World War 1

Search the known records to date of those lost from the wider Alnwick area in World War 1

Generally showing where they are commemorated, when they died and some basic facts about each person. There are gaps, however, so if you can fill in any missing details do please contact us.

Ralph Robinson




Service Number:


Northumberland Fusiliers, 1st Battalion



Menin Gate Memorial, Ieper

Service History:
Enlisted at Alnwick, Northumberland, on 20 July 1915.

As Robinson was not entitled to receive the 1914-15 Star it means he didn't get to France & Flanders until after 1 January 1916. It's likely that his first action will have been that at St. Eloi (14-15 March 1916).

At this time, the Germans still held the high ground on the Messines Ridge. Underground mines were constructed below their positions in readiness to initiate the British attack by blowing up the Mound & enemy front-line trenches.

Promptly at 04:15hrs on 27 March 1916 an opening salvo from 41 guns & howitzers up to 9.2 inches in calibre rained down on the enemy, & the 6 mines were blown at intervals of a few seconds.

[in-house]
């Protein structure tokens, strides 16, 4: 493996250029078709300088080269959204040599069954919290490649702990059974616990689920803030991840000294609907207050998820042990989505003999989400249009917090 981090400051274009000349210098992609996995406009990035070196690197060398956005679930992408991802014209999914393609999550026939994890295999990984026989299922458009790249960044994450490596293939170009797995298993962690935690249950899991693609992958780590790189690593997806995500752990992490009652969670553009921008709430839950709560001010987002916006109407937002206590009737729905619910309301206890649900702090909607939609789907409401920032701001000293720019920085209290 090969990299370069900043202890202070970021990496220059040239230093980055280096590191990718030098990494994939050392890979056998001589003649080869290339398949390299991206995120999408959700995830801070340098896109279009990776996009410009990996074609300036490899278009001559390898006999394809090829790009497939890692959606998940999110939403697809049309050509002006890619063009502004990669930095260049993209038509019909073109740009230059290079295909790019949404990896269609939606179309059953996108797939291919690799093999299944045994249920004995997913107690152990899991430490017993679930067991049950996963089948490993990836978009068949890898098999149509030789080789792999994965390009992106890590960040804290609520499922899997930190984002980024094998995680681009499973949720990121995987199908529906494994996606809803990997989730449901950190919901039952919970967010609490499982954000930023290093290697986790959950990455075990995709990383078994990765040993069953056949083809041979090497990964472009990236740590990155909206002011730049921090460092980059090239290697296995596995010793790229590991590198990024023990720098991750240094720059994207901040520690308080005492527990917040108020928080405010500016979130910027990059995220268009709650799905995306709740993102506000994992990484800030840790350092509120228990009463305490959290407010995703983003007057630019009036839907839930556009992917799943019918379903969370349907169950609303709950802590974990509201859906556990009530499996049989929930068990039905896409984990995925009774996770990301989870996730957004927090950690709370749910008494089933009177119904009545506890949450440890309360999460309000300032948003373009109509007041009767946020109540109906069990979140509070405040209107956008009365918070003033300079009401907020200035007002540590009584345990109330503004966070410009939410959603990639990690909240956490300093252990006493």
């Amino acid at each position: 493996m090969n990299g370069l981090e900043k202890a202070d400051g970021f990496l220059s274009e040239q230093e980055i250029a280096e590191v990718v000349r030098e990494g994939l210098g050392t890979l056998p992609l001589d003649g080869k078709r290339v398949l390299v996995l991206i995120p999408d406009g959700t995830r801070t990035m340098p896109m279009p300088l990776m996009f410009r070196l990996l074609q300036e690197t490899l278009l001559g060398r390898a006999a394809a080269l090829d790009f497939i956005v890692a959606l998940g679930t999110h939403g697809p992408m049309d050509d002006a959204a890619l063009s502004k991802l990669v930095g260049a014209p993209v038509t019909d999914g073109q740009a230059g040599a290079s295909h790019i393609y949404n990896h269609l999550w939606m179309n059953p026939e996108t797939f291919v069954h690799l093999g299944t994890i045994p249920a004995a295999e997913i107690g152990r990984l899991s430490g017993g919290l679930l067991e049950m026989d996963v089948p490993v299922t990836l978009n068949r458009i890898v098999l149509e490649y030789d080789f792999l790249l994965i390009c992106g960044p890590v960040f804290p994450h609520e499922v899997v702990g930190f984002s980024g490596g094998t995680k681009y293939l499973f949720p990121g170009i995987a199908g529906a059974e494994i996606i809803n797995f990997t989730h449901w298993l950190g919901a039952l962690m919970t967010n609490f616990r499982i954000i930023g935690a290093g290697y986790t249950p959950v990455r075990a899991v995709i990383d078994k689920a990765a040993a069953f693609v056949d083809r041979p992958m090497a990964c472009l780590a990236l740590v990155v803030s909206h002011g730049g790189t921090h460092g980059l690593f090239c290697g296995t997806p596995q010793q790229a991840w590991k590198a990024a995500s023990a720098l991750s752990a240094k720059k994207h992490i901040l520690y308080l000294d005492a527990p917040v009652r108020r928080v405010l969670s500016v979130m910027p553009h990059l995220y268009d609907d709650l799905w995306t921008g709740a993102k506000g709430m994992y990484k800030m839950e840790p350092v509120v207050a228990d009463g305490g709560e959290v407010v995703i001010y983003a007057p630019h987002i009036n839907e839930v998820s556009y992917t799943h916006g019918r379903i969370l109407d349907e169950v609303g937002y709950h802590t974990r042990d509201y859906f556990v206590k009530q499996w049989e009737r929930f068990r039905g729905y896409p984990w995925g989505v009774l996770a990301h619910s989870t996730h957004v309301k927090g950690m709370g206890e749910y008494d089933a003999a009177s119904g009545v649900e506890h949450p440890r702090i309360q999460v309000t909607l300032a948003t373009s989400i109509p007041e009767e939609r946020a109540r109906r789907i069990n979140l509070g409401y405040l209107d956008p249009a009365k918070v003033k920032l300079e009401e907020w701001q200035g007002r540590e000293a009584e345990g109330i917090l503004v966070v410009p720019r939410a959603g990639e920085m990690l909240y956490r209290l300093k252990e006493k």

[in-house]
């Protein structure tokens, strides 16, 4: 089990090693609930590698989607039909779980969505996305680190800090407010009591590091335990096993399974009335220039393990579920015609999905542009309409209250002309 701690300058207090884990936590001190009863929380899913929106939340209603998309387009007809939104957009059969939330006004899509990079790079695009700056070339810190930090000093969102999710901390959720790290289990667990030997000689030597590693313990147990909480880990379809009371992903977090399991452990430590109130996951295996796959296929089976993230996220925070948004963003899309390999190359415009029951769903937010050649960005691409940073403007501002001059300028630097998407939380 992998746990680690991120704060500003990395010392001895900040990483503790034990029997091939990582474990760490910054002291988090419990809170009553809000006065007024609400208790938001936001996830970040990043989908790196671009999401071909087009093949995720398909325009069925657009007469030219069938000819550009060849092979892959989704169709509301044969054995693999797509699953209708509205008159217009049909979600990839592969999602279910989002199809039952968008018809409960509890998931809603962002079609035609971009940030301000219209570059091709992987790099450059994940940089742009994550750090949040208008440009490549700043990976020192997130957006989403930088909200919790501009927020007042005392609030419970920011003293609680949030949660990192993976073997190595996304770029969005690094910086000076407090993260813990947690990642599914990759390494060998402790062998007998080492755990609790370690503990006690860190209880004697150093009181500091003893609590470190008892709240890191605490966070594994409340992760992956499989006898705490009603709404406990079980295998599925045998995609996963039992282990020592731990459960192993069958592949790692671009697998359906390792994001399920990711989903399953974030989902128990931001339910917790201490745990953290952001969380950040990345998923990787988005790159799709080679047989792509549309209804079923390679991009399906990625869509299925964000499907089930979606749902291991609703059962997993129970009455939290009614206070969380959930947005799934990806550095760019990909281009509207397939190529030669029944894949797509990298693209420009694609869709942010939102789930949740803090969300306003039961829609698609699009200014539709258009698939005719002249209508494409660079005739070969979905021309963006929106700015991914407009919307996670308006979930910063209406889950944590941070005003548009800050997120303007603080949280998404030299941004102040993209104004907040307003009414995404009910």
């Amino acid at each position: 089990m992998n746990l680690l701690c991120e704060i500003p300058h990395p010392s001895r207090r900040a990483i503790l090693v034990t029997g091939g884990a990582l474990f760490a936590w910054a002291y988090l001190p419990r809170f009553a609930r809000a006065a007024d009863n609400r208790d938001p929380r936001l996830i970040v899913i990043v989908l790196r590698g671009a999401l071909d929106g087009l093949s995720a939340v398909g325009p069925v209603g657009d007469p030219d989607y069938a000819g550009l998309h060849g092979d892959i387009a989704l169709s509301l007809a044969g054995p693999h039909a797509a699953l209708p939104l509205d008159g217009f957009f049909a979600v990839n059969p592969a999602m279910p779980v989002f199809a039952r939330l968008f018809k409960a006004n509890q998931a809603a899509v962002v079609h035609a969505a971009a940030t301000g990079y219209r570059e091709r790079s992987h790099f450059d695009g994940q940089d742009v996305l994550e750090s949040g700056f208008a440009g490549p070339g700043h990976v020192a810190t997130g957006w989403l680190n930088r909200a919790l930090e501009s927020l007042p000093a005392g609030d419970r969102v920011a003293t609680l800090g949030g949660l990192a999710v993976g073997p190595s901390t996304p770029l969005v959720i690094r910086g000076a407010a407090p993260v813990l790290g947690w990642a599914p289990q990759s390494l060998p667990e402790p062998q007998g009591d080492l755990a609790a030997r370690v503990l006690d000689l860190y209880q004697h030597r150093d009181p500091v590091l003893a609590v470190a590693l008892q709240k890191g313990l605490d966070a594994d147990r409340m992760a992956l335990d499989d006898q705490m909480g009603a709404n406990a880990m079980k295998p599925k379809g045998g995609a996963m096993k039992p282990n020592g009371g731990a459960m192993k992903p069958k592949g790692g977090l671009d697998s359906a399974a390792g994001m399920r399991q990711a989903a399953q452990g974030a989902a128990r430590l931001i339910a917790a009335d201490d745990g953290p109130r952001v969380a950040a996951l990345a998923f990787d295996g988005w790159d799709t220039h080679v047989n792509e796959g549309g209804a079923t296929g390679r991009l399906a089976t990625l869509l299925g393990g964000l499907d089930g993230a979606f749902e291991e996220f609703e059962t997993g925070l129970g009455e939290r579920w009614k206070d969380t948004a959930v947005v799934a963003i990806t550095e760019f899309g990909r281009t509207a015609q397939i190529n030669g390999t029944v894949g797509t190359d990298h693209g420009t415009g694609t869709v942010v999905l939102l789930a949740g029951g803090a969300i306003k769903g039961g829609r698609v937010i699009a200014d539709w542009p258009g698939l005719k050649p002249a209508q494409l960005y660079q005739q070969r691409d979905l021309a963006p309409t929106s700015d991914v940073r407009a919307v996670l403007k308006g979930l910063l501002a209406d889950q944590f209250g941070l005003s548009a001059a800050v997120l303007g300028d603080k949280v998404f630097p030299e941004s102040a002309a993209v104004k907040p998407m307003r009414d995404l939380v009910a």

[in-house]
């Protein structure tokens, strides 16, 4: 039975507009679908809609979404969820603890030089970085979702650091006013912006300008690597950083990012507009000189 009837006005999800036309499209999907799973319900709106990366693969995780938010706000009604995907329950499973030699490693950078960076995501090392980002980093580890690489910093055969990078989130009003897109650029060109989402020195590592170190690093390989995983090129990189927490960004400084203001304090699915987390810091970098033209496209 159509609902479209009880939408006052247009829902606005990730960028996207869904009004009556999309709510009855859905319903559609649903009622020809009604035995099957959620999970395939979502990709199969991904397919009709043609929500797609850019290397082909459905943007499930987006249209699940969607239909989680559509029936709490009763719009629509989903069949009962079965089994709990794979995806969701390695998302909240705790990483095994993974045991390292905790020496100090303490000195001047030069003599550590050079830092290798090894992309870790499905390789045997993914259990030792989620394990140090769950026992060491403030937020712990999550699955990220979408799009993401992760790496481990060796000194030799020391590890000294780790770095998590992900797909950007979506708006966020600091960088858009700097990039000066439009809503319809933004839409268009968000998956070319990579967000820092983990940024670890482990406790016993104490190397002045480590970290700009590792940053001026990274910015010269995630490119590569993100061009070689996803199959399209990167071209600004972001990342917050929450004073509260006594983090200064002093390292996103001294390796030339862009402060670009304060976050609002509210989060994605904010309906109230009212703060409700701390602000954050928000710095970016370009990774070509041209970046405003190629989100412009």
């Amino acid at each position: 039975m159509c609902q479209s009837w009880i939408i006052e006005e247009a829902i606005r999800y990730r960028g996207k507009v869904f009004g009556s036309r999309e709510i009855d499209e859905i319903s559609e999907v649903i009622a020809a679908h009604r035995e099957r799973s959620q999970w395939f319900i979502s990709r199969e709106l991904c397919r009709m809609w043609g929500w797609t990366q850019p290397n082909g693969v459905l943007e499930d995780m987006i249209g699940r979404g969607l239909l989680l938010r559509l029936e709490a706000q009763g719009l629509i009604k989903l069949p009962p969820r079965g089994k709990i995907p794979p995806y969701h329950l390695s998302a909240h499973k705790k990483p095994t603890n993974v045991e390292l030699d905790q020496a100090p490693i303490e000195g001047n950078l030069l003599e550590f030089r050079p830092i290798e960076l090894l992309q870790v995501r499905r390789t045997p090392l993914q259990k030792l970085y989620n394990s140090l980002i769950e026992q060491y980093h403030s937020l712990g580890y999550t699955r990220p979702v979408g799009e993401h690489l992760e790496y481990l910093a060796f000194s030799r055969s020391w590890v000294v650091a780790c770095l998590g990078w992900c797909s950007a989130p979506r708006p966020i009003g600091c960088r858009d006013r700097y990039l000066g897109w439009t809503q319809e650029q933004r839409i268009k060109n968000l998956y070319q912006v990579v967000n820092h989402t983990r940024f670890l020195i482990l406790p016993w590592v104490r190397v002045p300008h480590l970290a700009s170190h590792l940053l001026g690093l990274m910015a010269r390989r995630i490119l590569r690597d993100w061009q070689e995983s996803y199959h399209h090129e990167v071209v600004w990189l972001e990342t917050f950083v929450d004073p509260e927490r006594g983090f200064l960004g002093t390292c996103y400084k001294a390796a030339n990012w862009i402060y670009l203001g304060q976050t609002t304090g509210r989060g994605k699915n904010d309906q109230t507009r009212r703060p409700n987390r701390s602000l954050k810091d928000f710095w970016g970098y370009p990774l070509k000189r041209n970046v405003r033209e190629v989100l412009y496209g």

British troops spent much of the night lying prone in chilly mud. Although the Northumberland Fusiliers' 1st Battalion attack started well, it eventually became bogged down in the waterlogged landscape. The battalion sustained casualties of 2 officers & 29 other ranks killed; 4 officers & 124 O.R. wounded; & 21 'Missing'.

Robinson was one of those lost at this time.
(Source: 'The Fallen of Embleton 1914-1919'; Written & researched by Terry Howells, Mary Kibble, & Monica Cornall; pp. 12-16)

Born in late 1885, at Longhoughton, Northumberland, the son of John Robinson (b. Rennington, Northumberland; a Carter at Embleton Quarry), by his wife, Margaret Ann Robinson (née Oliver; b. Middleton, Wooler), of Jubilee Cottage, Embleton, Northumberland.

Seven siblings - Jane (b. 1872, at Stamford, near Embleton); Henry E. (b. 1875); Sarah (b. 1887, at Longhoughton); James Oliver (b. 1882); John Andrew (b. 1887); Leonard Edmundson (b. 1889); & Elizabeth (b. 1892, at Rennington).

Prior to living at Jubilee Cottage, which the family moved to in 1916, they had lived in 3 rooms at Embleton South Farm (from sometime before 1911 until 1915); Golden Moor, Denwick (1901); & Kiln House at Little Houghton (1891).
(Source: 'The Fallen of Embleton 1914-1919'; Written & researched by Terry Howells, Mary Kibble, & Monica Cornall; pp. 12-13)

Local Memorial:
Embleton, Memorial Obelisk in Spitalford Cemetery Embleton, Church of England School Memorial Plaque